Fractures or broken bones are commonly encountered in prairie dogs, often due to an accidental fall. Fighting is another cause for fractures, especially among male prairie dogs during mating season. Improper diet with vitamin and mineral imbalances like calcium deficiency may also cause fractures in prairie dogs.
There is a good chance a prairie dog’s fracture heals, requiring at least three to six weeks, but it is imperative that the prairie dog be properly restrained and given adequate to rest during this period. Left unrestrained, the animal may chew off its bandages, cats or splints, which may make the condition worse and leave the veterinarian no other recourse but amputation.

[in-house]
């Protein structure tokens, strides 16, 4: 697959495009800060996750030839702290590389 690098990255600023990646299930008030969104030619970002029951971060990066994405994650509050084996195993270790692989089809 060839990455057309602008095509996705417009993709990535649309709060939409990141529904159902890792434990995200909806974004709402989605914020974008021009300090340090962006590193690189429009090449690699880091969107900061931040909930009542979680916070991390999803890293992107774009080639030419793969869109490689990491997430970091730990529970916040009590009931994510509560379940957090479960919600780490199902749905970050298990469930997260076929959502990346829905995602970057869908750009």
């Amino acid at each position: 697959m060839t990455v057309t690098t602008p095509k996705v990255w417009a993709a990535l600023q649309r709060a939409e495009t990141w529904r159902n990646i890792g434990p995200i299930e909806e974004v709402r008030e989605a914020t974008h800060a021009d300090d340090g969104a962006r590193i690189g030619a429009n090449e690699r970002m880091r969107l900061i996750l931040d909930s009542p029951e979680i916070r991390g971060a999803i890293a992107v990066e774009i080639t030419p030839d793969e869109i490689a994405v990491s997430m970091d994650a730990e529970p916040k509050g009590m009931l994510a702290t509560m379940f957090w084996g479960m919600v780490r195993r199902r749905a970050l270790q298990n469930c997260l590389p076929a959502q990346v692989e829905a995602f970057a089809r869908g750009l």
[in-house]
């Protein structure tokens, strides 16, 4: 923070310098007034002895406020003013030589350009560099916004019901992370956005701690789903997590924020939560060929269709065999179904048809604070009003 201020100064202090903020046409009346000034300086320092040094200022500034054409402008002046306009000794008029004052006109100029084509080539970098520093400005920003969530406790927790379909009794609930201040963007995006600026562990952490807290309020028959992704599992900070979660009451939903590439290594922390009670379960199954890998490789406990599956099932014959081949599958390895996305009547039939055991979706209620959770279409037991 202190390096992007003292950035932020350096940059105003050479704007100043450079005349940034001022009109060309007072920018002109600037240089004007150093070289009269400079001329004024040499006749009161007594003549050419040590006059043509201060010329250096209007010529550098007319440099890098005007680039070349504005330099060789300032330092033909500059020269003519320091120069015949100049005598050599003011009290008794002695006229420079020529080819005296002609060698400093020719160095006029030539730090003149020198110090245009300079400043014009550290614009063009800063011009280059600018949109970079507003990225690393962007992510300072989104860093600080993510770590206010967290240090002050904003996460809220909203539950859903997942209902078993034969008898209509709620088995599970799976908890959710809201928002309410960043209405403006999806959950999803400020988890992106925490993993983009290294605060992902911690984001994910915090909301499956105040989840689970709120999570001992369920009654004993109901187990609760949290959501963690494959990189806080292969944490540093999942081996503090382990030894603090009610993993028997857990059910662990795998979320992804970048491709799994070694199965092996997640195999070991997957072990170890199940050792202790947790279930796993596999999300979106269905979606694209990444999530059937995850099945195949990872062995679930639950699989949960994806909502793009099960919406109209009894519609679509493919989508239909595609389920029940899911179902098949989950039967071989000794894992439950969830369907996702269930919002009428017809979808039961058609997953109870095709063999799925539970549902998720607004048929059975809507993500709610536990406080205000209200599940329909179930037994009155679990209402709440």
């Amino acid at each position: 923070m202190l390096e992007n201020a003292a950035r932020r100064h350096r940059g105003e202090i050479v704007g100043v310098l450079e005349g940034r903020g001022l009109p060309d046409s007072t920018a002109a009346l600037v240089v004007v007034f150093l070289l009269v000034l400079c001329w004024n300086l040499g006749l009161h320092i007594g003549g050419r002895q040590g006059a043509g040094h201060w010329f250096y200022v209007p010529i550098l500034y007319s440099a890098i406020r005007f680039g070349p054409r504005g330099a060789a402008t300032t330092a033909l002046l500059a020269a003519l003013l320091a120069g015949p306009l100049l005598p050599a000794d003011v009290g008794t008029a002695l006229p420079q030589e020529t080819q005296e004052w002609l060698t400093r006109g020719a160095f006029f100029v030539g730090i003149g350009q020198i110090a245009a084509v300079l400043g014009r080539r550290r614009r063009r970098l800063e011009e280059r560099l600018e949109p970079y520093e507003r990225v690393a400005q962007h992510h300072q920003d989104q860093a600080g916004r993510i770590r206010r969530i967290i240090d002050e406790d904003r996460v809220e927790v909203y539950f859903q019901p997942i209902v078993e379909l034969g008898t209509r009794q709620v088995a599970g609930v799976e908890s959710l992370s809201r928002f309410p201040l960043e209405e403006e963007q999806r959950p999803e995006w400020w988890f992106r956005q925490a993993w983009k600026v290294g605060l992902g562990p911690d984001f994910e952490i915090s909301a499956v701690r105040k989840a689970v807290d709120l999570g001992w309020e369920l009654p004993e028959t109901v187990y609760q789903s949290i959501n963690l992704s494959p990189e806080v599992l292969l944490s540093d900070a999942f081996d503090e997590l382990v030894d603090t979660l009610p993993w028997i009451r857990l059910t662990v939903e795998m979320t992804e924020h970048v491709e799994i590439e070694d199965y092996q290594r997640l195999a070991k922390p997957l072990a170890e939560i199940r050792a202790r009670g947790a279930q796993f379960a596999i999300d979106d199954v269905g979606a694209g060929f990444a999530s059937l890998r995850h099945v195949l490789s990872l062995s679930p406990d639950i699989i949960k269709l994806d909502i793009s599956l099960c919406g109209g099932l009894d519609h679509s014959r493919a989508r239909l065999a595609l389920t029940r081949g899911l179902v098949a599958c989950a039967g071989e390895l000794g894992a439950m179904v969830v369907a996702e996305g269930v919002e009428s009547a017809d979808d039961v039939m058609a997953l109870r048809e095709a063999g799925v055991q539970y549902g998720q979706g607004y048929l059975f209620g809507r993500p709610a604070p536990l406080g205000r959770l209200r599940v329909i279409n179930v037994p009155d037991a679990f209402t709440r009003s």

The prairie dog suffering from a fracture will exhibit severe pain. It will refuse to move the affected part and resist manipulation of the area. There may be swelling and a crepitating sound may be heard when the fractured area is manipulated due to rubbing between the broken ends of the bone. Very rarely, an open wound may be present on the skin through which the broken end of the bone may pierce out.
After observing the prairie dog's clinical symptoms, your veterinarian will want to confirm the diagnosis by taking an X-ray of the affected area.
The process of removing all or part of a body part; usually refers to a limb (arm or leg) and is done for medical reasons.